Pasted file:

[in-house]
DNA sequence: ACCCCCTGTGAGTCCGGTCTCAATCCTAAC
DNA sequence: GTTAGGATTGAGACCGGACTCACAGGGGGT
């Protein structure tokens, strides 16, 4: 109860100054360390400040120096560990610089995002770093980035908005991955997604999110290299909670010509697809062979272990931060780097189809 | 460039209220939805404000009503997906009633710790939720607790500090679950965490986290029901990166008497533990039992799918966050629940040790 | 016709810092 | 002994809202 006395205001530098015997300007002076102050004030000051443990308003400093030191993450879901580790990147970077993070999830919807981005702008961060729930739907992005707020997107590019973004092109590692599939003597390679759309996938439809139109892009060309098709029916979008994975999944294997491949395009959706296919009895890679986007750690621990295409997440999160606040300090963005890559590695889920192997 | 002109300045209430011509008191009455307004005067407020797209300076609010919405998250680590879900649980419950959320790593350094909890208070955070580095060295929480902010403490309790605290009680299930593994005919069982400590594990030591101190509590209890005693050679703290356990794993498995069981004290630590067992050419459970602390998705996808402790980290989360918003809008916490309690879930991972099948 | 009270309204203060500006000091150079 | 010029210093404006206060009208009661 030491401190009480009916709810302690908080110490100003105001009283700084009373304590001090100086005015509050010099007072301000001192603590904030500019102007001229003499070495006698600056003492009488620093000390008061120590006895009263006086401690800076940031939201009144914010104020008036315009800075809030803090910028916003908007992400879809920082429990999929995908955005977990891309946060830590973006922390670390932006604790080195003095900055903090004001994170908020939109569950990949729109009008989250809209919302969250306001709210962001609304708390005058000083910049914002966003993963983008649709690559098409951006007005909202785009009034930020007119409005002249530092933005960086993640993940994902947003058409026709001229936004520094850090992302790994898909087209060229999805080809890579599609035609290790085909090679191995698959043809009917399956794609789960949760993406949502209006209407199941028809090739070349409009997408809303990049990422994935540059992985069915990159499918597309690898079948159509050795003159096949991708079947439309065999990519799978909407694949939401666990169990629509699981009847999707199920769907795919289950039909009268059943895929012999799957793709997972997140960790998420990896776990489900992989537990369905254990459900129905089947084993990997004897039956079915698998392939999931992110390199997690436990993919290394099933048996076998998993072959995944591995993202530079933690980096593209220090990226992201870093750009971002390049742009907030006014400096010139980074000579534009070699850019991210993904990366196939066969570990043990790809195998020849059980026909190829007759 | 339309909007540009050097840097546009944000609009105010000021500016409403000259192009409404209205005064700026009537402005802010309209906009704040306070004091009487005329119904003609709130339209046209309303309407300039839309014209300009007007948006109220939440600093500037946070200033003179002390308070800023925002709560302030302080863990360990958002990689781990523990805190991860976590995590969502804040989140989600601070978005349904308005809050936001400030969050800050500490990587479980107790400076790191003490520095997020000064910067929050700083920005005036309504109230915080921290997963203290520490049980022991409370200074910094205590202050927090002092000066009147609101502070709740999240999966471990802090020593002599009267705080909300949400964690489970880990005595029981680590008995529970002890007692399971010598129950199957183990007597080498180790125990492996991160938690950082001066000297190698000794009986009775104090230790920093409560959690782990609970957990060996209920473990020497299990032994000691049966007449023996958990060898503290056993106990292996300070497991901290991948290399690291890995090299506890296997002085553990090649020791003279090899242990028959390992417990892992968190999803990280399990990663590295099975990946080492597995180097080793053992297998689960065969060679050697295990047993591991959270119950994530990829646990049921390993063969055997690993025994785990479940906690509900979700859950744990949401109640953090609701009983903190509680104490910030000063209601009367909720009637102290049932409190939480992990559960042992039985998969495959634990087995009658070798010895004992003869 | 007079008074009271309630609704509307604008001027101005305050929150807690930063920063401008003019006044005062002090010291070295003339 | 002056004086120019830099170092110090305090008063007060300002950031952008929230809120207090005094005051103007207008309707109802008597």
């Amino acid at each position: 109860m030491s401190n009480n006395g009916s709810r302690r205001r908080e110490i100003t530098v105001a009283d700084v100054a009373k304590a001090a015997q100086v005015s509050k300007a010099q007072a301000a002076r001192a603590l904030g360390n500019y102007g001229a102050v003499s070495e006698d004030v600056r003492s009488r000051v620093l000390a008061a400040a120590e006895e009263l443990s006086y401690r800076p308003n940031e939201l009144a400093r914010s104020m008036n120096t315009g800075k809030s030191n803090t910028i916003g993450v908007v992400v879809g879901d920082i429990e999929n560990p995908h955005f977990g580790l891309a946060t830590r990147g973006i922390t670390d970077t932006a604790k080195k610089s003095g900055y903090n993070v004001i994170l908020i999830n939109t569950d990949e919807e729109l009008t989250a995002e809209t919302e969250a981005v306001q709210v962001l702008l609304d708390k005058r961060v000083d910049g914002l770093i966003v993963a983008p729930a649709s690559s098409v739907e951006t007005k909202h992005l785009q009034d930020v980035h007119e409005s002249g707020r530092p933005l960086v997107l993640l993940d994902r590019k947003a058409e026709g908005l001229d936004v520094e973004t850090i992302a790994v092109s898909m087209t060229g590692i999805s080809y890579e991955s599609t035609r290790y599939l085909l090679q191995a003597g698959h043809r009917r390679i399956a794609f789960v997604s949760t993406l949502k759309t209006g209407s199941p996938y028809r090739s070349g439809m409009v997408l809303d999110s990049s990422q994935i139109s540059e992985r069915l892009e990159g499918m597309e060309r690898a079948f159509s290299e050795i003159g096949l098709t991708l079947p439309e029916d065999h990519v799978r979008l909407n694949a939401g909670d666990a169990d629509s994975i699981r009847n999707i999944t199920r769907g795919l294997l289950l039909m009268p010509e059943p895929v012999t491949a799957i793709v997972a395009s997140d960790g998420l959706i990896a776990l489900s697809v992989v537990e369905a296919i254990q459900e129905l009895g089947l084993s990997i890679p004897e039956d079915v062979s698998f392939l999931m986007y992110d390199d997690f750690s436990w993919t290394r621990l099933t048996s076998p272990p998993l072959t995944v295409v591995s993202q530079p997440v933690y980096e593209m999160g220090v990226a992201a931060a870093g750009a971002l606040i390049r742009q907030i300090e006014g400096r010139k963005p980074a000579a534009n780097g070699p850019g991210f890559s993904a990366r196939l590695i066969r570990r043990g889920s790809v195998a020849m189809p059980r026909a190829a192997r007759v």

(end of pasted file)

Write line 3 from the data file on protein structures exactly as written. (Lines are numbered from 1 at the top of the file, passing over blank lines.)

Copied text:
DNA sequence: GTTAGGATTGAGACCGGACTCACAGGGGGT